Secretary of Defense Jim Mattis is known for being a military powerhouse. However, his life could have turned out incredibly differently. Mattis almost gave up his military career to marry a woman, Alice Clark, because she struggled with the idea of spending months apart when he would be sent overseas. But a phone call from his commanding officer changed everything.
Mattis and Clark were set to be married in Hawaii in 1981, according to a report by the Daily Mail.
At the time, Mattis was a Marine captain who was rising to the top. He was 30 years old and, in his biography, described Clark as an “attractive, unattached” woman.
Clark was 36 and going by her maiden name, Alice Gillis. She later married her husband, Sefton Clark, and took his last name.
The romance between Mattis and Clark grew because she shared “his reverential worldview” and had “a deep appreciation for the Marine Corps.”
However, Clark gave him an ultimatum – choose her or the Marine Corps. She was concerned about the “frequent moves to different parts of the world,” the long stretches of being apart, and the “constant threat” that he could be killed while serving.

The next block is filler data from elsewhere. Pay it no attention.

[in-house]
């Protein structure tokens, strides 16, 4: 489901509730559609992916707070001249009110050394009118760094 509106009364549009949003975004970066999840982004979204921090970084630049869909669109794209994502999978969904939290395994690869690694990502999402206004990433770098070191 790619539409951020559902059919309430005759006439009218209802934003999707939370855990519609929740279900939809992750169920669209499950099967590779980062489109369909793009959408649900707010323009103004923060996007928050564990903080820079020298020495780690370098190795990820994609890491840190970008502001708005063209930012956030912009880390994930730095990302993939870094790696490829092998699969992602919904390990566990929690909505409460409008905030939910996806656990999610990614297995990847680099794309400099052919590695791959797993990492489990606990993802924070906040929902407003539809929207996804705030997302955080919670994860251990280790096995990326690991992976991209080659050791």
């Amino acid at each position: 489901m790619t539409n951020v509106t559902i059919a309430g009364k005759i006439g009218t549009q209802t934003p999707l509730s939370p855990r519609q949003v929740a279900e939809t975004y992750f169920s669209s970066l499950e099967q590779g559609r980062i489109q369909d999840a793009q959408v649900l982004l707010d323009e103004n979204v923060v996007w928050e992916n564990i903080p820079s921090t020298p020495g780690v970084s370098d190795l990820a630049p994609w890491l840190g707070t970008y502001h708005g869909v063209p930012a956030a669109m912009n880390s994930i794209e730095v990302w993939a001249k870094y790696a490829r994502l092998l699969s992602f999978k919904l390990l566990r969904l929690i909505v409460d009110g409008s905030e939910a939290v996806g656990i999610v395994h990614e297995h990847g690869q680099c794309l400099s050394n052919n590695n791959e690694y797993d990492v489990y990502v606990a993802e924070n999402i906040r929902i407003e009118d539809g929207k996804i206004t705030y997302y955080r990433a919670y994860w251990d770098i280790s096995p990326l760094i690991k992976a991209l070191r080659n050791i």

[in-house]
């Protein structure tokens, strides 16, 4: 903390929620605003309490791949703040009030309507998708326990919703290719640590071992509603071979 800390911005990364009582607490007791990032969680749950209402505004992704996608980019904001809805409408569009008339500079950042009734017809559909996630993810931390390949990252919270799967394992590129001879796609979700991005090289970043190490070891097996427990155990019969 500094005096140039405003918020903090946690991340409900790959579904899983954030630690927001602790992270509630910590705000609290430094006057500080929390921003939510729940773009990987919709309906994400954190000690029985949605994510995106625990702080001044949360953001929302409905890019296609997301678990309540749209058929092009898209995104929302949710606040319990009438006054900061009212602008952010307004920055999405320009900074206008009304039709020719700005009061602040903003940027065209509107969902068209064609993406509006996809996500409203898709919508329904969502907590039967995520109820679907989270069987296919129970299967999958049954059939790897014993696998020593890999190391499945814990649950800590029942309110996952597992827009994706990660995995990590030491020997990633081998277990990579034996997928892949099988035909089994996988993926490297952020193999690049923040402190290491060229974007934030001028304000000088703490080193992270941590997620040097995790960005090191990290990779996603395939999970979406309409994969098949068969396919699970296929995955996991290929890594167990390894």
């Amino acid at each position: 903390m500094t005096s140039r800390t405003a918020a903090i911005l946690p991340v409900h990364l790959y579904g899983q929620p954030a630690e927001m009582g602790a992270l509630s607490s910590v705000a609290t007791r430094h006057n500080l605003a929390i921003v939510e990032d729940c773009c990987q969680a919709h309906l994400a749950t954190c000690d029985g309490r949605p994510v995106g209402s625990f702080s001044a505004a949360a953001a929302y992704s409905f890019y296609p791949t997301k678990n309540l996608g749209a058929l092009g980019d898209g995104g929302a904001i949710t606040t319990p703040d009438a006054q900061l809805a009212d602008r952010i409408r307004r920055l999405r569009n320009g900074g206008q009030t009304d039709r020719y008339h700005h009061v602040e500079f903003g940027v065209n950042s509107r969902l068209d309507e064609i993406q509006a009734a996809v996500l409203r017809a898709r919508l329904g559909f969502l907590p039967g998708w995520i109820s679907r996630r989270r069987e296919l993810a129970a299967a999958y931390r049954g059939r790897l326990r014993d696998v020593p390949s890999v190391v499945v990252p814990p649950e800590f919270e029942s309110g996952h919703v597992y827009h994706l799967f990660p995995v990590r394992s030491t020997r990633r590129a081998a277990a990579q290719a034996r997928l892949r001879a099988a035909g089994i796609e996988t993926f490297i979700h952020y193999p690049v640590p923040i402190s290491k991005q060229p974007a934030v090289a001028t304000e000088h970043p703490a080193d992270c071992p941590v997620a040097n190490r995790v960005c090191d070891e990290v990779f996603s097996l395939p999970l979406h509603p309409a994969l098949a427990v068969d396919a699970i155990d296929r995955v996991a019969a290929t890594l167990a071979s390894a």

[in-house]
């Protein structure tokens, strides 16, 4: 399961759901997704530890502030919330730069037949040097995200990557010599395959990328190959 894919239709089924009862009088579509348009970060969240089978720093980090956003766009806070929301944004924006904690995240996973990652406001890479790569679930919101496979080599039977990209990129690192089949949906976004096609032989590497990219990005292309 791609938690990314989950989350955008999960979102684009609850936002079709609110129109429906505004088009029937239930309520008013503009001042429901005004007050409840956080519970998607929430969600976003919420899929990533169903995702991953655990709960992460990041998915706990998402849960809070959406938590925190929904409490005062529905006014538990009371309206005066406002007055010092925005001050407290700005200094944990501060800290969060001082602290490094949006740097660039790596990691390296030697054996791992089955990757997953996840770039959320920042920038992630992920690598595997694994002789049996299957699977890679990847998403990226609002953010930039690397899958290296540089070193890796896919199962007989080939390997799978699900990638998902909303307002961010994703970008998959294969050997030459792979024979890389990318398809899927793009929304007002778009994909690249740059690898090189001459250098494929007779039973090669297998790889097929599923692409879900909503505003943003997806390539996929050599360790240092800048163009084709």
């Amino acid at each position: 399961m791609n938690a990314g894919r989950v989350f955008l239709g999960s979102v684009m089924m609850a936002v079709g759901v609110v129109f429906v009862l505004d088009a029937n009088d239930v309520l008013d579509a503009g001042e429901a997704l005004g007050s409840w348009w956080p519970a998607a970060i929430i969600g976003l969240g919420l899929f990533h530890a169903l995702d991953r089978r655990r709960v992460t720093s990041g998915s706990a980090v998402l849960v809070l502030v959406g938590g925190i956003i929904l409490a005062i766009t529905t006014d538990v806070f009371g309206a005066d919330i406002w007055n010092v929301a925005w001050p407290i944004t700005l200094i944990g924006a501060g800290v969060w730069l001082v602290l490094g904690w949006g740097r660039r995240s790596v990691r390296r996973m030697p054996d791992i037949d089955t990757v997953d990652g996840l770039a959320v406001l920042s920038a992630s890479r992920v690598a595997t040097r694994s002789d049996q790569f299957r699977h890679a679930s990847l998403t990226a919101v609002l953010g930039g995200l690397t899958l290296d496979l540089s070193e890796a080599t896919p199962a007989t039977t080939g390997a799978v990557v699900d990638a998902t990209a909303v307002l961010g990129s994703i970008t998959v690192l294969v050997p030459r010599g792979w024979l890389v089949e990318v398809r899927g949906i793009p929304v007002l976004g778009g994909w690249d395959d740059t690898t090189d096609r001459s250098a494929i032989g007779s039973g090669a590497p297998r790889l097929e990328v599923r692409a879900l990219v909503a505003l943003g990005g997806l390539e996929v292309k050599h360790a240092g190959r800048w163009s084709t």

At that point, Mattis prepared to leave the military to dedicate himself to the only woman who genuinely won his heart.
However, Clark called off the nuptials after receiving a call from Mattis’s commanding officer.
“Three days before the wedding his commanding officer called me and said he is resigning because of you,” said Clark. “I called off the wedding.”
She feared she was a “burden to him and his career.” During the interview, she added, “Being a military wife would have been okay, the trouble was his deployments, him being gone for months at a time.”
Even though guests had already begun to arrive for the ceremony and the caterers were preparing for the event, she decided to not go forward with the wedding.
Now, Clark believes that Mattis is better off than he would have been had they gotten married. After the decision to call off the wedding, Mattis continued his military career, rising up through the ranks and helping to lead US operations in Iraq in 2003.
He was ultimately selected by President Donald Trump to fill the role of Secretary of Defense.
“If he had married me he wouldn’t be the Secretary of Defense,” said Clark in an interview.